Dance, Fools, Dance

From Wikipedia, the free encyclopedia
Jump to: navigation, search
Dance, Fools, Dance
DFDJoanCrawford31.jpg
Directed by Harry Beaumont
Written by Story & Dialogue:
Aurania Rouverol
Continuity:
Richard Schayer
Starring Joan Crawford
Lester Vail
Clark Gable
Cinematography Charles Rosher
Edited by George Hively
Distributed by Metro-Goldwyn-Mayer
Release date(s) February 21, 1931
Running time 80 minutes
Country United States
Language English
Budget $234,000[1]
Box office $1,268,000[1]

Dance, Fools, Dance (1931) is a pre-code Metro-Goldwyn-Mayer feature film starring Joan Crawford, Clark Gable, and Lester Vail in a story about a reporter investigating the murder of a colleague. Story and dialogue were created by Aurania Rouverol, and the film was directed by Harry Beaumont. Dance, Fools, Dance was the first of eight cinematic collaborations between Crawford and Gable.

Plot summary[edit]

Former socialite, Bonnie Jordan (Joan Crawford) is a cub reporter whose brother Rodney (William Bakewell) is involved with a beer-running gang. On one caper, he drives the car that guns down a rival gang. Bonnie's journalist colleague Bert Scranton (Cliff Edwards) is murdered when he finds out too much. Gang chief Jake Luva (Clark Gable) is suspected of plotting Scranton's murder and Bonnie investigates, barely escaping with her life after learning the details of the gang's operations. The criminals are brought to justice.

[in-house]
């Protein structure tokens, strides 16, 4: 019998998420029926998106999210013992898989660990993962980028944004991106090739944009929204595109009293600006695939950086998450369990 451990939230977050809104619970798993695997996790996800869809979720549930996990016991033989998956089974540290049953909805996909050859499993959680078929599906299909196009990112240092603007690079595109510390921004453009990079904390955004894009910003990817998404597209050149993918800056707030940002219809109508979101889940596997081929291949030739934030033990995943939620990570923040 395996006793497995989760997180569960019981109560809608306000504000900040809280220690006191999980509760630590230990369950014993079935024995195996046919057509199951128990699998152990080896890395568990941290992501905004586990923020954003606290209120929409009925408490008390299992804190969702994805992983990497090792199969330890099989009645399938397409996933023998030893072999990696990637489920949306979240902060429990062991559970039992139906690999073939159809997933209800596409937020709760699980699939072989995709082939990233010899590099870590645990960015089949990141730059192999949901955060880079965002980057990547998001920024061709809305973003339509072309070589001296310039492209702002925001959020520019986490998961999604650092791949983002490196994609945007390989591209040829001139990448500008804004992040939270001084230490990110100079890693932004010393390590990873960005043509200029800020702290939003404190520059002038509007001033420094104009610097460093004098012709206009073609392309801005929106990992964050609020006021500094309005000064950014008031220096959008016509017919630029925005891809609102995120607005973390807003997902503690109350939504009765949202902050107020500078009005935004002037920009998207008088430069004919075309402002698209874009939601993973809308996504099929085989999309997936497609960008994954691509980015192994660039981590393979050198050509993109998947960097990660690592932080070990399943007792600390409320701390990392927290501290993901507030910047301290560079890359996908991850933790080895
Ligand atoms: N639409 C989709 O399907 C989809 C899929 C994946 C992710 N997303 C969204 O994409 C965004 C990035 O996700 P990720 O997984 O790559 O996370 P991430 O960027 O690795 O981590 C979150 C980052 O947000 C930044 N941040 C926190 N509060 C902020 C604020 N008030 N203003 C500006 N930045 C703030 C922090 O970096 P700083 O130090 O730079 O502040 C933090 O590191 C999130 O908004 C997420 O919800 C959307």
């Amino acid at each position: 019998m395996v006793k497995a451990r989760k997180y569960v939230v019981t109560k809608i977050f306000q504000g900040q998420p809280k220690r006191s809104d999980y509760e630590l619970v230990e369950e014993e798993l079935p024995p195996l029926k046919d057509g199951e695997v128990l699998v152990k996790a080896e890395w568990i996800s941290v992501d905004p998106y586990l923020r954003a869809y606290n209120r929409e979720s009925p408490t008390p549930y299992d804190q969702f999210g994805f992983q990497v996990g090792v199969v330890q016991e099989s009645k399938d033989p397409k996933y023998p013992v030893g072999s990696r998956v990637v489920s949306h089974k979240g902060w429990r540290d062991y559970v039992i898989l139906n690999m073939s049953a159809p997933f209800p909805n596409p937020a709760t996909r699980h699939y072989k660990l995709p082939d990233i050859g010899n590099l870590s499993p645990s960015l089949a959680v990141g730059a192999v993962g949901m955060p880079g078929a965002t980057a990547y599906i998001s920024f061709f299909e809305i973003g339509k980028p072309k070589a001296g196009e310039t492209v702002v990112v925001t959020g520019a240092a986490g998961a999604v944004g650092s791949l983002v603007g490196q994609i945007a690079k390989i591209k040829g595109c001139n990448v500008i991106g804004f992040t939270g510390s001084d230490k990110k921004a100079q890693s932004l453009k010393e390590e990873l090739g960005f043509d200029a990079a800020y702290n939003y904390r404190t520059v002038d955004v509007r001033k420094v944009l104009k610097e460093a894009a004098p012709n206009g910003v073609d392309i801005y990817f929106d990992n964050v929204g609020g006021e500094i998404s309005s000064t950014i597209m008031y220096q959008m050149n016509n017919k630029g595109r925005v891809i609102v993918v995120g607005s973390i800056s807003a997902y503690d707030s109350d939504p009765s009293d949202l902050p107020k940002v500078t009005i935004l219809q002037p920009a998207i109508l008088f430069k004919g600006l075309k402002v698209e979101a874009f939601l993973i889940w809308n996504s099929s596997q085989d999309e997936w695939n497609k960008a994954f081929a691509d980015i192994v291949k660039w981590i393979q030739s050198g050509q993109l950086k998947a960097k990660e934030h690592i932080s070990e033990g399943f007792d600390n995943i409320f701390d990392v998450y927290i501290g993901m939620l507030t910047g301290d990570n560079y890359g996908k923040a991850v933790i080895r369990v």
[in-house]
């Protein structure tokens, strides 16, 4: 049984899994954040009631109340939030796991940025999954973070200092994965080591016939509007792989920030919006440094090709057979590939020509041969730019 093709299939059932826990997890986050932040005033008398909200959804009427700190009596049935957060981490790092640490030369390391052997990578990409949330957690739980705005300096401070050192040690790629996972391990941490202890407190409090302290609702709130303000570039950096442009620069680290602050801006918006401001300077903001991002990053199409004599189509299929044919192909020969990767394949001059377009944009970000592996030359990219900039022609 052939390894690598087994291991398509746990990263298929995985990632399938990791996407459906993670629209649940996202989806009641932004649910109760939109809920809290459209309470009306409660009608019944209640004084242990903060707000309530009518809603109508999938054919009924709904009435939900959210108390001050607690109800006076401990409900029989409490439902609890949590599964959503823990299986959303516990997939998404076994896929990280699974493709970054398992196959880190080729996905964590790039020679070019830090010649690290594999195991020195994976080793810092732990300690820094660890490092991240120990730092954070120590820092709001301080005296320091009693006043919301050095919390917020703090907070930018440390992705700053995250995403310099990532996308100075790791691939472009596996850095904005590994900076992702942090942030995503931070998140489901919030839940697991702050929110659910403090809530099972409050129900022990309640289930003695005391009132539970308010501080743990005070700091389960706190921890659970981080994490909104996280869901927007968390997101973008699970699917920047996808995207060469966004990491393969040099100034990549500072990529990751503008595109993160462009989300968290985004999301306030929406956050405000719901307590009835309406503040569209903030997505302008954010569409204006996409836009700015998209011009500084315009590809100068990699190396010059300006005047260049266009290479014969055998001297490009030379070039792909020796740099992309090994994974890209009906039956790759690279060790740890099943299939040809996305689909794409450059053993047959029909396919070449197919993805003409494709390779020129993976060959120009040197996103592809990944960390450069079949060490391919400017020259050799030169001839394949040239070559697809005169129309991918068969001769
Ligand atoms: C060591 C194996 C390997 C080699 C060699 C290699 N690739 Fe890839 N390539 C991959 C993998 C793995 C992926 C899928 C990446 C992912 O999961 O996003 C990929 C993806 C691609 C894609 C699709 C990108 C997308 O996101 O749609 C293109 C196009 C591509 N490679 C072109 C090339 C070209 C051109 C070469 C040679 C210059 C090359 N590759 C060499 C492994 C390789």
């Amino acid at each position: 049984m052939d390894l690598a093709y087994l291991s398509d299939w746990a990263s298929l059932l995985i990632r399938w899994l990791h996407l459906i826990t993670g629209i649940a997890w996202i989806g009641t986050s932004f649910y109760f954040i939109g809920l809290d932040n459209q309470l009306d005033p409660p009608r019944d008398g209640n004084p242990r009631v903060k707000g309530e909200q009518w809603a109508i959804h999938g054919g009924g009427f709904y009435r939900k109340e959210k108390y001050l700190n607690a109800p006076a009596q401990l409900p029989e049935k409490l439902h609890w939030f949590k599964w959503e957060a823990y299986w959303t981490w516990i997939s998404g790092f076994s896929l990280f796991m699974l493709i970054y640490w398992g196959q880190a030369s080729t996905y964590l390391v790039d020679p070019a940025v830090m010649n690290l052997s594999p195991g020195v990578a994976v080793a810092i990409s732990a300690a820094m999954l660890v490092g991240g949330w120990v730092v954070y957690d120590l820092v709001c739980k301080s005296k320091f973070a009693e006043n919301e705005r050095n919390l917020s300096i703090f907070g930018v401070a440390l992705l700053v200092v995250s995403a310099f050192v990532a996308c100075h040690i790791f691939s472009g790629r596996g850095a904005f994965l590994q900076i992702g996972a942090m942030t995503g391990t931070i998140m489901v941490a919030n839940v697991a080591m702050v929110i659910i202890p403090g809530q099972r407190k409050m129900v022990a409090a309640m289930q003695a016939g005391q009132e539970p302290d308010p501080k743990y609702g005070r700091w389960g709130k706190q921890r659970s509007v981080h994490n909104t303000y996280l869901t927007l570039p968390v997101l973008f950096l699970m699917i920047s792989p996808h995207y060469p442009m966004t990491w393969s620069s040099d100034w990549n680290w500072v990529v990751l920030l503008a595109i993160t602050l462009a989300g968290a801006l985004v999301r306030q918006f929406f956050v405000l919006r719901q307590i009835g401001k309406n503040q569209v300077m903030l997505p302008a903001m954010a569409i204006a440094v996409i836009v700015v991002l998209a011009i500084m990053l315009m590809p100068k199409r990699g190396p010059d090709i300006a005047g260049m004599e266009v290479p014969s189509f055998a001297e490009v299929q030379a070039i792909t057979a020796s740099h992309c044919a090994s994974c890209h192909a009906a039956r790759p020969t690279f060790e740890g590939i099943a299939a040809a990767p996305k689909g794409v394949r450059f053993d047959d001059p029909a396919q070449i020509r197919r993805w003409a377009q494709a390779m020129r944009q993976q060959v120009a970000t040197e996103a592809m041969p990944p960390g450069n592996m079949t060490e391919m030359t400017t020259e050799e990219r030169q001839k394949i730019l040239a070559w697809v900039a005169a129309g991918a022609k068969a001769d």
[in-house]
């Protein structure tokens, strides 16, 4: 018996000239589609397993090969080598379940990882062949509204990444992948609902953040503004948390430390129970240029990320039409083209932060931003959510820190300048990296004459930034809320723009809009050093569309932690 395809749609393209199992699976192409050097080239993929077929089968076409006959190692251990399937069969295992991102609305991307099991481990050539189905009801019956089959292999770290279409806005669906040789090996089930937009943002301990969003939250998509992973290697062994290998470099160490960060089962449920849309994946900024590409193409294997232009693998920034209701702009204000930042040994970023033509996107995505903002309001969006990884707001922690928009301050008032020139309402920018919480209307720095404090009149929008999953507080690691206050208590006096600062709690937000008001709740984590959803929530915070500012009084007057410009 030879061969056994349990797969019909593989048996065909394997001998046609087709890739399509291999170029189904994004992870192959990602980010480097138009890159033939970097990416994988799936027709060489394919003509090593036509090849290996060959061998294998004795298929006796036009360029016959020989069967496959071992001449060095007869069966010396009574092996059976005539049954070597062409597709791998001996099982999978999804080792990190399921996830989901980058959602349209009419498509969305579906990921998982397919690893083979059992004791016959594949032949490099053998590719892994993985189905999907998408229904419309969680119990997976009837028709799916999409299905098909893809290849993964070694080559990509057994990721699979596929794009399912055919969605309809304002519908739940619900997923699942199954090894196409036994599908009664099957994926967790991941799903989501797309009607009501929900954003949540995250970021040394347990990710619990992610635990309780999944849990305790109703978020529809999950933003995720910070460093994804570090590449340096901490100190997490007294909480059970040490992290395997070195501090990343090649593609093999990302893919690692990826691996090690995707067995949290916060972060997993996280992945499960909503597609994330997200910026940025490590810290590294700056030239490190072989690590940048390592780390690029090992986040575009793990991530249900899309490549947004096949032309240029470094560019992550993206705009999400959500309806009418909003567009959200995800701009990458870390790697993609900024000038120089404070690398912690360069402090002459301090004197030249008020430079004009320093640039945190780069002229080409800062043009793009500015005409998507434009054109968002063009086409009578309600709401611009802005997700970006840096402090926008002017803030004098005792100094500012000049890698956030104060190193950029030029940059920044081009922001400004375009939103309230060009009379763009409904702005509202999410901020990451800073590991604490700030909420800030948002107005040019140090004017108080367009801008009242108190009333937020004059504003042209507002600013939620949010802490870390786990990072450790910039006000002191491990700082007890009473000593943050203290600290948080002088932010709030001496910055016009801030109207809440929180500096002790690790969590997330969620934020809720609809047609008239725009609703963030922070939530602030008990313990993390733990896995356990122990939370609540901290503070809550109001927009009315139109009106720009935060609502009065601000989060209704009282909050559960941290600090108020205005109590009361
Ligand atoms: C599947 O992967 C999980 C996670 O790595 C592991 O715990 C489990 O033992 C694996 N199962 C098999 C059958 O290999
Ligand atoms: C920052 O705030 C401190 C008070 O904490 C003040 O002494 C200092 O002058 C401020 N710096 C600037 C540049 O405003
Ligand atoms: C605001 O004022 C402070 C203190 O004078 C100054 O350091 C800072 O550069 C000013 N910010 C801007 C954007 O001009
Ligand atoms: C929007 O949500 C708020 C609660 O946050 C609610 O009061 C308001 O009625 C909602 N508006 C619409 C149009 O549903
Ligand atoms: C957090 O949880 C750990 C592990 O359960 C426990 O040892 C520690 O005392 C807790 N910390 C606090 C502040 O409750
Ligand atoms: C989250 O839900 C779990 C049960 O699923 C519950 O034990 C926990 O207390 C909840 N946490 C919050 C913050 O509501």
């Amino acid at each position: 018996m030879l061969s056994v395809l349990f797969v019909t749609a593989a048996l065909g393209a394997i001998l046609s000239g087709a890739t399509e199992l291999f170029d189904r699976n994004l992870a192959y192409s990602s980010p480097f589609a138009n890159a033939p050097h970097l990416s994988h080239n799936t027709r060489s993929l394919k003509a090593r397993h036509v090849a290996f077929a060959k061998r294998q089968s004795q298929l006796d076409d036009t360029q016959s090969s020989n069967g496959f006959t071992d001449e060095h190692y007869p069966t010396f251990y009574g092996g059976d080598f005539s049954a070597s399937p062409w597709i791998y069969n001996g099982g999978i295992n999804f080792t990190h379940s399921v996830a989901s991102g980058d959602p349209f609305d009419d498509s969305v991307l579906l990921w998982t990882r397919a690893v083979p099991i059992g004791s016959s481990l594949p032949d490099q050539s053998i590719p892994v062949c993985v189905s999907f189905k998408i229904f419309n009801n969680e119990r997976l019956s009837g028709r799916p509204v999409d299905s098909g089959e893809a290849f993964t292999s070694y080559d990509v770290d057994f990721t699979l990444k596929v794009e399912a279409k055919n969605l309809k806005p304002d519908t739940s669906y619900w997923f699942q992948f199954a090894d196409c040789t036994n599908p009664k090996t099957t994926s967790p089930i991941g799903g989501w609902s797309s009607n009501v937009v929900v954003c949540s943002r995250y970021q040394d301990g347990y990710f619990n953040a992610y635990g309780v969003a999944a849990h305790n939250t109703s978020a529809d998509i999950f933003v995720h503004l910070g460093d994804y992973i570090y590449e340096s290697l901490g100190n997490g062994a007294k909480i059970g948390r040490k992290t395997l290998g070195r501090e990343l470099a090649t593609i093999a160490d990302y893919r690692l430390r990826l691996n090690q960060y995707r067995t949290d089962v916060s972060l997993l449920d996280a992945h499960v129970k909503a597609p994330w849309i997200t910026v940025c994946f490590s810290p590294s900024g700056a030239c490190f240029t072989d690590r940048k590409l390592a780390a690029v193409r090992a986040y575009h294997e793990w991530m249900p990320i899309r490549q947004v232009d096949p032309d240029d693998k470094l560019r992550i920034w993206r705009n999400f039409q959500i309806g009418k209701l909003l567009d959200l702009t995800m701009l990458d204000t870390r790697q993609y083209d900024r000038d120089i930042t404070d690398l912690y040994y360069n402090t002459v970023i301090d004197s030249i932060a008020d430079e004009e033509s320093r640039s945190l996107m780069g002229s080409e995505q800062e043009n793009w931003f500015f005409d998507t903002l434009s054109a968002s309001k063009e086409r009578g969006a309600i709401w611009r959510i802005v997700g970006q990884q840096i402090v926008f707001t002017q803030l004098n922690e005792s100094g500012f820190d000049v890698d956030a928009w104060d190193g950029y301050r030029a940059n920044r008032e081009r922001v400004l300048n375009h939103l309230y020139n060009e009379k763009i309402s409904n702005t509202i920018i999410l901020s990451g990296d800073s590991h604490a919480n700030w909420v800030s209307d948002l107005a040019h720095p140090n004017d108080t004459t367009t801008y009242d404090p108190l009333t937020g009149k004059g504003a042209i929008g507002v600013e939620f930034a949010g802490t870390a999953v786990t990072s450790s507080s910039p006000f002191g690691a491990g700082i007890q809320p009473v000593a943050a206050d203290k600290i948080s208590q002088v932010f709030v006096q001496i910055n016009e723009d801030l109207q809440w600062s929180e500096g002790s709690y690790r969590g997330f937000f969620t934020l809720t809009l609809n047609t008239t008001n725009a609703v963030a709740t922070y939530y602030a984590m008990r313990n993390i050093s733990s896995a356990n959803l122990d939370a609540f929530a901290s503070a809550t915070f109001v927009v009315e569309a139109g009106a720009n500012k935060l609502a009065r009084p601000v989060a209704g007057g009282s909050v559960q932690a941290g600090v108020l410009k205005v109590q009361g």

Cast[edit]

Reception[edit]

Photoplay commented, "Again Joan Crawford proves herself a great dramatic actress. The story...is hokum, but it's good hokum and Joan breathes life into her characterization." A.D.S. noted in the New York Times, Miss Crawford's acting is still self-conscious, but her admirers will find her performance well up to her standard."[2]

Box Office[edit]

According to MGM records the film earned $848,000 in the US and Canada and $420,000 elsewhere resulting in a profit of $524,000.[1]

Historical note[edit]

The film is loosely based on real-life events of the production's period which occurred in Chicago, such as reporter Jake Lingle's murder by underworld hoodlums and the St. Valentine's Day massacre.

See also[edit]

References[edit]

  1. ^ a b c The Eddie Mannix Ledger, Los Angeles: Margaret Herrick Library, Center for Motion Picture Study .
  2. ^ Quirk, Lawrence J.. The Films of Joan Crawford. The Citadel Press, 1968.

External links[edit]